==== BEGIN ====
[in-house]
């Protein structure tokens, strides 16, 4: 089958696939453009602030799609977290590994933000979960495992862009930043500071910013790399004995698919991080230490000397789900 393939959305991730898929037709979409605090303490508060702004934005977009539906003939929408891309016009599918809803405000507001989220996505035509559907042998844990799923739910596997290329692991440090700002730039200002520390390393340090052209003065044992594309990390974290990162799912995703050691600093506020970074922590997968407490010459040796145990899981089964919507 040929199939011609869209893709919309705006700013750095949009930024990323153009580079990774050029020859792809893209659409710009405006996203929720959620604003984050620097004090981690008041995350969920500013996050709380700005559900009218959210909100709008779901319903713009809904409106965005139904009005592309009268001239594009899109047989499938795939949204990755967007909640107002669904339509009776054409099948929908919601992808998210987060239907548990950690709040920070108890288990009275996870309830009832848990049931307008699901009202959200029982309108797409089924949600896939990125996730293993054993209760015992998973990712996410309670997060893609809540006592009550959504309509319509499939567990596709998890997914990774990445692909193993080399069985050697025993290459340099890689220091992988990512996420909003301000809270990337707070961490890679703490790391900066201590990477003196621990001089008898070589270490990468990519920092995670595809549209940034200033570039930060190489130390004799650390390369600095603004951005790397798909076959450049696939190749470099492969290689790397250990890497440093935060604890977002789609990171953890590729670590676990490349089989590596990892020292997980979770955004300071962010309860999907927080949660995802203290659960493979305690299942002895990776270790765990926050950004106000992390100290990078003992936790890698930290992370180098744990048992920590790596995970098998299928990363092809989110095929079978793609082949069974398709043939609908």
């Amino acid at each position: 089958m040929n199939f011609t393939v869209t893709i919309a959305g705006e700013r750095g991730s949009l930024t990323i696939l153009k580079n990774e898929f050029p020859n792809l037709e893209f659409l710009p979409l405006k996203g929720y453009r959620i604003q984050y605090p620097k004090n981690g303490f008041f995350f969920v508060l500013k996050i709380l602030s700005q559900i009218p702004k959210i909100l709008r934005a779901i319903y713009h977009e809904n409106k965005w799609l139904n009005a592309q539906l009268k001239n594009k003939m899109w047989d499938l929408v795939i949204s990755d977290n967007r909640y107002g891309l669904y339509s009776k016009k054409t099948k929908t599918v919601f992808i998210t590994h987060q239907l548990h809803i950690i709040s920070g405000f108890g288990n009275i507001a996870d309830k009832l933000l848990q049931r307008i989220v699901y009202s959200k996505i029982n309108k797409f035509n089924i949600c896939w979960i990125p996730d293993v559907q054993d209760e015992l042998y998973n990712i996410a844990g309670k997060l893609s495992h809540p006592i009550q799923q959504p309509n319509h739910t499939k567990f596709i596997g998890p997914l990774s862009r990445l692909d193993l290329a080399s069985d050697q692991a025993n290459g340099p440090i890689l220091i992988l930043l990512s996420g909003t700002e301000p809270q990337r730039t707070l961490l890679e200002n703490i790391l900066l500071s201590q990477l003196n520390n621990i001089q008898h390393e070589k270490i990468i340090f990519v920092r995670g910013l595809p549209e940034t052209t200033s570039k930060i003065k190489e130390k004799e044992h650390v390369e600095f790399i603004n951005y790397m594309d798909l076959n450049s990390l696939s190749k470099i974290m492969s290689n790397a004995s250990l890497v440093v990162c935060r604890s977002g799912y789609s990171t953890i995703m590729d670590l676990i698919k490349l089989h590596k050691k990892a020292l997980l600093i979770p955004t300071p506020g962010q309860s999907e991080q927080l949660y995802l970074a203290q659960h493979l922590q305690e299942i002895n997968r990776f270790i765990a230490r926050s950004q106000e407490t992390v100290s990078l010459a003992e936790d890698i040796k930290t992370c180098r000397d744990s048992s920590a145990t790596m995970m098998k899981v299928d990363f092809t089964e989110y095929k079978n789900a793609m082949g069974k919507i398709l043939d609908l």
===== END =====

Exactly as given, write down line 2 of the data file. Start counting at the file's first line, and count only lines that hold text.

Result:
């Protein structure tokens, strides 16, 4: 089958696939453009602030799609977290590994933000979960495992862009930043500071910013790399004995698919991080230490000397789900 393939959305991730898929037709979409605090303490508060702004934005977009539906003939929408891309016009599918809803405000507001989220996505035509559907042998844990799923739910596997290329692991440090700002730039200002520390390393340090052209003065044992594309990390974290990162799912995703050691600093506020970074922590997968407490010459040796145990899981089964919507 040929199939011609869209893709919309705006700013750095949009930024990323153009580079990774050029020859792809893209659409710009405006996203929720959620604003984050620097004090981690008041995350969920500013996050709380700005559900009218959210909100709008779901319903713009809904409106965005139904009005592309009268001239594009899109047989499938795939949204990755967007909640107002669904339509009776054409099948929908919601992808998210987060239907548990950690709040920070108890288990009275996870309830009832848990049931307008699901009202959200029982309108797409089924949600896939990125996730293993054993209760015992998973990712996410309670997060893609809540006592009550959504309509319509499939567990596709998890997914990774990445692909193993080399069985050697025993290459340099890689220091992988990512996420909003301000809270990337707070961490890679703490790391900066201590990477003196621990001089008898070589270490990468990519920092995670595809549209940034200033570039930060190489130390004799650390390369600095603004951005790397798909076959450049696939190749470099492969290689790397250990890497440093935060604890977002789609990171953890590729670590676990490349089989590596990892020292997980979770955004300071962010309860999907927080949660995802203290659960493979305690299942002895990776270790765990926050950004106000992390100290990078003992936790890698930290992370180098744990048992920590790596995970098998299928990363092809989110095929079978793609082949069974398709043939609908």